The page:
5 things people probably are not aware when it comes to drones:

  • Not all drones are quadrotors.
  • The large majority of them are not armed.
  • Civilian users of drones are increasing more rapidly than military-use drones.
  • More information on your life can be gained simply by using your cell phone than a drone can provide.
  • There are a wide variety of non-military applications for drones that are beneficial.

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Learn More:

A History of Aerodynamics: And Its Impact on Flying Machines (Cambridge Aerospace Series)

Micro Spies: Spy Planes the Size of Birds! (24/7: Science Behind the Scenes: Spy Files)

Fixed and Flapping Wing Aerodynamics for Micro Air Vehicle Applications (Progress in Astronautics and Aeronautics)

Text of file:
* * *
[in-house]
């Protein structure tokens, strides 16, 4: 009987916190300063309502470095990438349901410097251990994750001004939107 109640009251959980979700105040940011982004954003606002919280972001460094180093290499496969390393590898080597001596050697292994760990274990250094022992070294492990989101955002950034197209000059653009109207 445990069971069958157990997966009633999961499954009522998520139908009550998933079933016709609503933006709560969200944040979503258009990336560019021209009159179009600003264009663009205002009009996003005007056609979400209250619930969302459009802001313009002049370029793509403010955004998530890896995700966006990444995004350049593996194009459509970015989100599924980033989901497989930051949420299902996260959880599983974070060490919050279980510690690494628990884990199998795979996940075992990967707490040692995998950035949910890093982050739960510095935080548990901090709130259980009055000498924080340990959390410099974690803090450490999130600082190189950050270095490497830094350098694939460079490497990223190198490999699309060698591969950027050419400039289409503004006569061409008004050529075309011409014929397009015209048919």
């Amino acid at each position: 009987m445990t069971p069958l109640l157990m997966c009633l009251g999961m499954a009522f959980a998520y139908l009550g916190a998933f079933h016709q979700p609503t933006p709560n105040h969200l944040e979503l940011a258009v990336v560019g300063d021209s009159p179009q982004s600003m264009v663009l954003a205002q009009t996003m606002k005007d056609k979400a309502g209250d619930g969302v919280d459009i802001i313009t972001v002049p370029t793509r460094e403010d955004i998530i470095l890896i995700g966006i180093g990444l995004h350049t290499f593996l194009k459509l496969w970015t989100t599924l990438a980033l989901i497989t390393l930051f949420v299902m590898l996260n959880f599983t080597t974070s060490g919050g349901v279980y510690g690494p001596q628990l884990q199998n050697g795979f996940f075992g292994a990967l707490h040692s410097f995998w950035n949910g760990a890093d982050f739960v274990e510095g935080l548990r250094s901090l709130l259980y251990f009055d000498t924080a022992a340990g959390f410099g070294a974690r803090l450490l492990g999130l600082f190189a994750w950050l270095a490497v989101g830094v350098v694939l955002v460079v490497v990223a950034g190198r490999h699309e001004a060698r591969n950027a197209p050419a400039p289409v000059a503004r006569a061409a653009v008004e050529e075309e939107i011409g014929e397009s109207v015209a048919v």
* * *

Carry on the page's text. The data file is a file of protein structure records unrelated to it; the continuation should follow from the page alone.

Amazing Leonardo da Vinci Inventions You Can Build Yourself (Build It Yourself series)

Aerodynamics of Low Reynolds Number Flyers (Cambridge Aerospace Series)

Flight dynamics and system identification for modern feedback control: Avian-inspired robots (Woodhead Publishing in Mechanical Engineering)

Introduction to Remote Sensing, Fifth Edition

Introduction to Unmanned Aircraft Systems

Drone Entrepreneurship: 30 Businesses You Can Start


Fun ornithopter toys:

GREEN Radio Control Flying Bird

QEZ Ornithopter Kit

Mind Crafts Boy Scouts of America Modern Flight Activity Kit

Timmy Bird

BLUE Radio Control Flying Bird

Elenco Da Vinci Great Kite

RC Flying Bird